The animal is positioned in lateral recumbency for a unilateral lateralization, and a skin incision is made over the larynx just ventral to the jugular groove. The sternohyoid muscle is retracted ventrally to expose the lateral aspect of the thyroid and cricoid cartilages. The larynx is rotated to expose the thyropharyngeal muscle, which is transected at the dorsocaudal edge of the thyroid cartilage. The wing of the thyroid cartilage is retracted laterally, and the cricothyroid junction may be incised. Incision of the cricothyroid joint gives a better exposure but it is not always needed. Its transection might reduce the diameter of the rima glottidis after arytenoid abduction. The cricoarytenoideus dorsalis muscle or the fibrous tissue left is dissected and transected. The cricoarytenoid articulation is detached from caudal to cranial with Metzenbaum scissors. The sesamoid band connecting the arytenoid cartilages dorsally is left intact. However, dorsal displacement of the arytenoid results and creates distortion of the rima glottidis. The disarticulated arytenoid cartilage is only attached to the vocal cord, aryepiglottic fold, and laryngeal mucosa. Invasion through the laryngeal mucosa is avoided.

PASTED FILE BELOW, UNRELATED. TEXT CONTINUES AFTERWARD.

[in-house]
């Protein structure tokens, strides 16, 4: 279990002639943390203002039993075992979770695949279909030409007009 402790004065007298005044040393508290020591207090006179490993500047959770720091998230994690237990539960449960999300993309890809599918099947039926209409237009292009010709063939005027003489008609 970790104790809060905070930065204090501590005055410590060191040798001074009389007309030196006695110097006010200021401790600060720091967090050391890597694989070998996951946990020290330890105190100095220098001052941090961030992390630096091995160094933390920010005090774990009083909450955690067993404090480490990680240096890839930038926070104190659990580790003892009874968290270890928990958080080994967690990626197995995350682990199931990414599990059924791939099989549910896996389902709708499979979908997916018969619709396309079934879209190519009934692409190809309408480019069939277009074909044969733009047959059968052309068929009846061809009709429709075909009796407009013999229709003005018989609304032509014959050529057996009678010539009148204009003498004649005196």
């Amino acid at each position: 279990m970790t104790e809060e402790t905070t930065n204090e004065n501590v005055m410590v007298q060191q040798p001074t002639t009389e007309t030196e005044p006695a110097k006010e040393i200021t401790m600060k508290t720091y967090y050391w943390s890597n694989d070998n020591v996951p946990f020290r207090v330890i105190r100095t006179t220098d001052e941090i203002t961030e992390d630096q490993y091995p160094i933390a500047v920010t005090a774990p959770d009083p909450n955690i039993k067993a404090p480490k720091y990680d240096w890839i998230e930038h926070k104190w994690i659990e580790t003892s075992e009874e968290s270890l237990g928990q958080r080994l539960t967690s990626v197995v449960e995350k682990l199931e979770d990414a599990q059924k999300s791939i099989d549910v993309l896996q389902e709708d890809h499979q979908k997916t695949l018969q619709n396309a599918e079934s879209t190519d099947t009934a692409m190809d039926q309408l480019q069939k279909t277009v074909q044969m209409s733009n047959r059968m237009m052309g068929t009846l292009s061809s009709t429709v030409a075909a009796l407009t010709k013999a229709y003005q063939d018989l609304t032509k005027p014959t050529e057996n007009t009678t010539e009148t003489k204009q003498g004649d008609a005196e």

The arytenoid cartilage is sutured to the caudo-dorsal part of the cricoid cartilage. This provides an adequate laryngeal airway with only a unilateral tieback. Placement of the suture on the caudo-dorsal part of the cricoid provides a physiologic position of the suture. One 2-0 non-absorbable suture is placed in a horizontal mattress pattern from the muscular process of the arytenoid cartilage to the caudo-dorsal edge of the cricoid cartilage and tightened to maintain the arytenoid in position. A simple interrupted suture pattern can also be used. Placement of several interrupted mattress sutures has been mentioned. In cats, it is recommended to use small suture material 3-0 or 4-0 mounted on a pledget to prevent tearing through the cartilage. The arytenoid cartilage does not need to be displaced caudally. It is the authors' impression that the arytenoid cartilage needs only to be maintained in position and stabilized at inspiration.